By Max Patrick Ocaido
PARLIAMENT. The First Lady and Minister of Education, Janet Kataaha Museveni has explained the fate of over 20 pupils who missed the recently concluded Primary Leaving Examination (PLE) for various reasons.
MPs on Tuesday asked the Ministry of Education and Sports to explain what remedies have been put in place for students who were forced to miss PLE. This comes after reports that at least 20 primary seven pupils of Bahrain Nursery and Primary School at Buseyi Village, in Iganga District failed to sit for their PLE which started on Monday and ended on Tuesday.
Reports alleged that the pupils failed to sit for the exams after the school administration allegedly connived with Ministry of Education officials to misappropriate money meant for their registration.
In her statement, Education minister, Janet Museveni acknowledged that indeed pupils from the said school and others missed the PLE for various reasons including ill health and non-registration - a number which the ministry is yet to establish.
“A number of candidates that did not sit the exams for various reasons such as drop-out after registration and ill-health will be known after attendance records from all 13,027 centres are analyzed. However, some pupils did not take the examinations because they were not registered,” she said.
Mrs. Museveni said that 20 pupils from Bahrain Nursery and Primary School did not sit for exams because the school is not registered by Uganda National Examination Board (UNEB) as an examination centre.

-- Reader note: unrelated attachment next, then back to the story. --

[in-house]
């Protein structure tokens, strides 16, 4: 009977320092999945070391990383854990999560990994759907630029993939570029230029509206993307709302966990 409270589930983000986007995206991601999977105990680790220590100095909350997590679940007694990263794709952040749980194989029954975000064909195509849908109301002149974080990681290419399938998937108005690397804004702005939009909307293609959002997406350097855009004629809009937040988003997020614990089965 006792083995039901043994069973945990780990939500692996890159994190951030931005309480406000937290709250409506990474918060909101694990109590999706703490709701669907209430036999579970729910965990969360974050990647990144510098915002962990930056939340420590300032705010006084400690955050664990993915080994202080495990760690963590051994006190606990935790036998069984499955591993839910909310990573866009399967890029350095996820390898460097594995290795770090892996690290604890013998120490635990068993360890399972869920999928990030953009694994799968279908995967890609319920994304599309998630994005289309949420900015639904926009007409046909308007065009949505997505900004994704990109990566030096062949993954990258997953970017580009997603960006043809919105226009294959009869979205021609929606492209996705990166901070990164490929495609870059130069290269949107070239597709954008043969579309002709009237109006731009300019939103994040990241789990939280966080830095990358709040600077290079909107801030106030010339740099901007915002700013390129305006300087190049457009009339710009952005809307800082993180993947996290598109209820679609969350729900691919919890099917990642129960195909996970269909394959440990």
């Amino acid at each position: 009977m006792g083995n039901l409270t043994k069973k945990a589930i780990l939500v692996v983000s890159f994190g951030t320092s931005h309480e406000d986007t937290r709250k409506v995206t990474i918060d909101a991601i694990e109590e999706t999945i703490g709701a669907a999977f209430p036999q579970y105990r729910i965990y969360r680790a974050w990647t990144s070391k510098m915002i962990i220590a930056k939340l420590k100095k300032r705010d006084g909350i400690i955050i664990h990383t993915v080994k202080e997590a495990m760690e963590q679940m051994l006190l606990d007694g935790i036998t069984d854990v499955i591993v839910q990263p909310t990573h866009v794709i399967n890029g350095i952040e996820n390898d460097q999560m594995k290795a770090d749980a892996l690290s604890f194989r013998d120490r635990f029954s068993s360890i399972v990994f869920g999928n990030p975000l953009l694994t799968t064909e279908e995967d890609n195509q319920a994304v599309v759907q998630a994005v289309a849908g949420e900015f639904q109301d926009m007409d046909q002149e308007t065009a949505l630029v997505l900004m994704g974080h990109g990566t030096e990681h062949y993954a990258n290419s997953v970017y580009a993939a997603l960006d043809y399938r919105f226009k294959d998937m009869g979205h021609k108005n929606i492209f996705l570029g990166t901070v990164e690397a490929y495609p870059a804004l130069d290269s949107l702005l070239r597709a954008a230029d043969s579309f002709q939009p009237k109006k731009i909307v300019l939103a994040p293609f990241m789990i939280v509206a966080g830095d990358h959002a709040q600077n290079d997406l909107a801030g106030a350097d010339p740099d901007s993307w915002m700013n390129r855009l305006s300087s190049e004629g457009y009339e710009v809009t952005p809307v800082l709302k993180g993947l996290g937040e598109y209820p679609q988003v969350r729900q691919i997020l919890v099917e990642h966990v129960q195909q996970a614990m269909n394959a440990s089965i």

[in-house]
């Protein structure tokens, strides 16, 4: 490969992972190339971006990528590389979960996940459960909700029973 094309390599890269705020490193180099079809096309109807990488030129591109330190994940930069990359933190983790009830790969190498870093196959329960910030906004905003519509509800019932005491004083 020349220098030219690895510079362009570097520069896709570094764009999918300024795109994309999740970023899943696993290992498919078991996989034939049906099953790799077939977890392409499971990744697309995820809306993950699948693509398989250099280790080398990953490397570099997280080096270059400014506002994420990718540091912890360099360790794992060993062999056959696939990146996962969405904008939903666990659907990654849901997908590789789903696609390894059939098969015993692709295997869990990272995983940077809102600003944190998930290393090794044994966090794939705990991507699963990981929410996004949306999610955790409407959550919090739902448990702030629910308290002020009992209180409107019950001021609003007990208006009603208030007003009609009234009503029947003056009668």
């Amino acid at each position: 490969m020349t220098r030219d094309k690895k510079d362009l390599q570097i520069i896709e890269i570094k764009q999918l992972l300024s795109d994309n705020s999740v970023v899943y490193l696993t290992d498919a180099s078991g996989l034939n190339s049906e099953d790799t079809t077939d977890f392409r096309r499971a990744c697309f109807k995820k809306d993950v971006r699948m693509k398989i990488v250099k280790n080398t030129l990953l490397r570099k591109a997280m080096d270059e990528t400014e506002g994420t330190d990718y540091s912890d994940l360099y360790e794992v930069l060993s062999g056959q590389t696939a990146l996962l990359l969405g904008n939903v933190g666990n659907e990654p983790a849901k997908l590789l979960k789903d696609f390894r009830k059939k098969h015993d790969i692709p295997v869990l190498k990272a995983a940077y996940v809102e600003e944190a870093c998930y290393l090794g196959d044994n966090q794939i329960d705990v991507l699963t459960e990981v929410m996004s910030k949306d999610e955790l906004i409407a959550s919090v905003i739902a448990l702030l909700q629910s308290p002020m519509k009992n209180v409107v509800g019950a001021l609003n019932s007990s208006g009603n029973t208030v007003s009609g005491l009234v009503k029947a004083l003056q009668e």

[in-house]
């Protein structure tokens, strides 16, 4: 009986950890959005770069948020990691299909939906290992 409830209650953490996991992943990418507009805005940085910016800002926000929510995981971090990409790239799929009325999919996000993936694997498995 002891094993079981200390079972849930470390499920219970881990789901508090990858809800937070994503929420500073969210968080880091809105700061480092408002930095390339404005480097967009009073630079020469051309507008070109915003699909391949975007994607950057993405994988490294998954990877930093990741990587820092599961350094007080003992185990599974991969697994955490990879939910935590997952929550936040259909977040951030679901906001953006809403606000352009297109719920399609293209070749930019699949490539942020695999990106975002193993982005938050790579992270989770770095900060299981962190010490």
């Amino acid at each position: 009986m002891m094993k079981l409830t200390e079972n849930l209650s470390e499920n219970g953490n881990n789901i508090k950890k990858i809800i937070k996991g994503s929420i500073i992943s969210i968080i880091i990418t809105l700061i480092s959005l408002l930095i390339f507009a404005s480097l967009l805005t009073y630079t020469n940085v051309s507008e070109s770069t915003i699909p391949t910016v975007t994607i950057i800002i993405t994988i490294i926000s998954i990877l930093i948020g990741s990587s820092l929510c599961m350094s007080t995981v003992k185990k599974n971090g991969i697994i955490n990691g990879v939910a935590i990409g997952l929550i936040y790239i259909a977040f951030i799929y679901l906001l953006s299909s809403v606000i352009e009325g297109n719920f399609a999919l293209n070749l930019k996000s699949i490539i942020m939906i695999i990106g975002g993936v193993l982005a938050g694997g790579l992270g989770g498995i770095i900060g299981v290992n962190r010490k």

Media reports indicate that 5 and 6 other pupils from Busenya Junior School and St Peter’s Primary School in Butambala district respectively missed the exams, but Mrs. Janet says that the ministry is yet to verify this information.
On whether the ministry is considering setting a special exam for the affected pupils as requested by some MPs, Mrs. Museveni said it is unlikely that UNEB will administer remedial exams to the affected pupils because it is tedious considering that, “exam process starts with registration of candidates from March in a year and ends in June then preparation of exam setting, moderation, typesetting, printing, packing, distribution and field conduct of the examination papers.”
“Candidates of a particular year should be accessed using the same instruments to ensure uniformity in grading. Administering a different examination therefore to a group that did not sit is creating another examination within the main examination. It is not a good practice internationally,” she said.
The Minister added that giving another examination can only be done when the examination body cancels the main exams due to factors that render the exam invalid like errors or widespread malpractice.
“Giving another examination sets a dangerous precedence as school directors will be tempted to swindle funds for registration with knowledge that another examination is possible. Schools can start creating excuses for not presenting candidates if they know that there is always another chance. The whole process will be seriously abused,” she said, adding that it also comes with time and cost implications.